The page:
Link to this page: https://www.socialistparty.org.uk/issue/395/4493
FE lecturers fight for pay deal
ON 25 May, lecturers at some further education colleges were on strike, just to get the national pay agreement implemented in their colleges. .
Bill Mullins interviewed Ben Bruges, NATFHE representative at Southwark College, Rotherhithe campus, in south London:
"The college management is attempting to make us work even longer hours as the price for implementing the national pay agreement. We have an agreed ceiling of doing 23 hours teaching time a week, which with preparation time means we already work in excess of 40 hours a week.
Now the management wants us to lift the ceiling and in effect to take extra classes rather than increase the number of teachers, as the numbers of pupils grow.
The chair of our governors, Margaret Morgan, is also the national chair of the employer's side. She negotiated the national pay deal part two with our union and now wants to add conditions to it before it is implemented in Southwark."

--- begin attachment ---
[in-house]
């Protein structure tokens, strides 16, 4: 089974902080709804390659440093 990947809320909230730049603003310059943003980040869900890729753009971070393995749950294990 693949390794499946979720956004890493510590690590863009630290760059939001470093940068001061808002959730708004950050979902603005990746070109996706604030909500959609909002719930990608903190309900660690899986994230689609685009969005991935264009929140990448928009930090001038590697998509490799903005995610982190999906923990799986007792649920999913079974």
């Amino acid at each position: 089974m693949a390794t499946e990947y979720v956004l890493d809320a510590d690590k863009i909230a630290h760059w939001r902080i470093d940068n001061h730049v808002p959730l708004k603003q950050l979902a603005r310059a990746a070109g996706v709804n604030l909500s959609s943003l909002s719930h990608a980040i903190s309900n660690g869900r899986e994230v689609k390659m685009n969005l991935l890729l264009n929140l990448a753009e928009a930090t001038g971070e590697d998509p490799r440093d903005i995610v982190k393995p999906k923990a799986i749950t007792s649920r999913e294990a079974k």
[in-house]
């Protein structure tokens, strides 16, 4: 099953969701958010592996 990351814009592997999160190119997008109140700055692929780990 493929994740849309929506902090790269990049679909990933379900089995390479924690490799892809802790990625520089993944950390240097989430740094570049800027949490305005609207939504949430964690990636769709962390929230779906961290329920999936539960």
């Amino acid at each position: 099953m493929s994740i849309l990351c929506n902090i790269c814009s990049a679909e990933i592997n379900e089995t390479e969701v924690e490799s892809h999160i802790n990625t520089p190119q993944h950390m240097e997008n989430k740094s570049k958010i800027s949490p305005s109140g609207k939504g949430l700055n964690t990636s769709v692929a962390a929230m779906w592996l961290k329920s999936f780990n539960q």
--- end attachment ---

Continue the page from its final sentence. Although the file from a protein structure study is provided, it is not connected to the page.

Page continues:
The pickets were handing out leaflets explaining how the lecturers were fighting for the students as well as themselves. Many of the students coming into the college were from overseas, particularly Africa. For them a strike was something that was not allowed in their own countries. "Some of them expressed fear for the lecturers as a result of the strike," added Ben.
Pickets at the Derby Road site of West Notts College spoke to Jon Dale:
"Staff here are really committed. We care deeply about the students. It's sad that we had to come out on strike."
"We have the lowest holidays of any college in the region. New staff get just 30 days a year, but everybody varies in how much they get.
"We teach hundreds of school students here, some of them have been expelled from school and have emotional and behavioural difficulties. But we get less pay than school teachers. Now management are talking about sending us into schools to teach - still on less money. They've no chance of us doing that!
"Some support staff have supported the strike today, even though they're not in a union and have lost a day's pay. A dozen lecturers have joined the union in the past week, since the ballot, so that they could come out on strike."
In The Socialist 2 June 2005: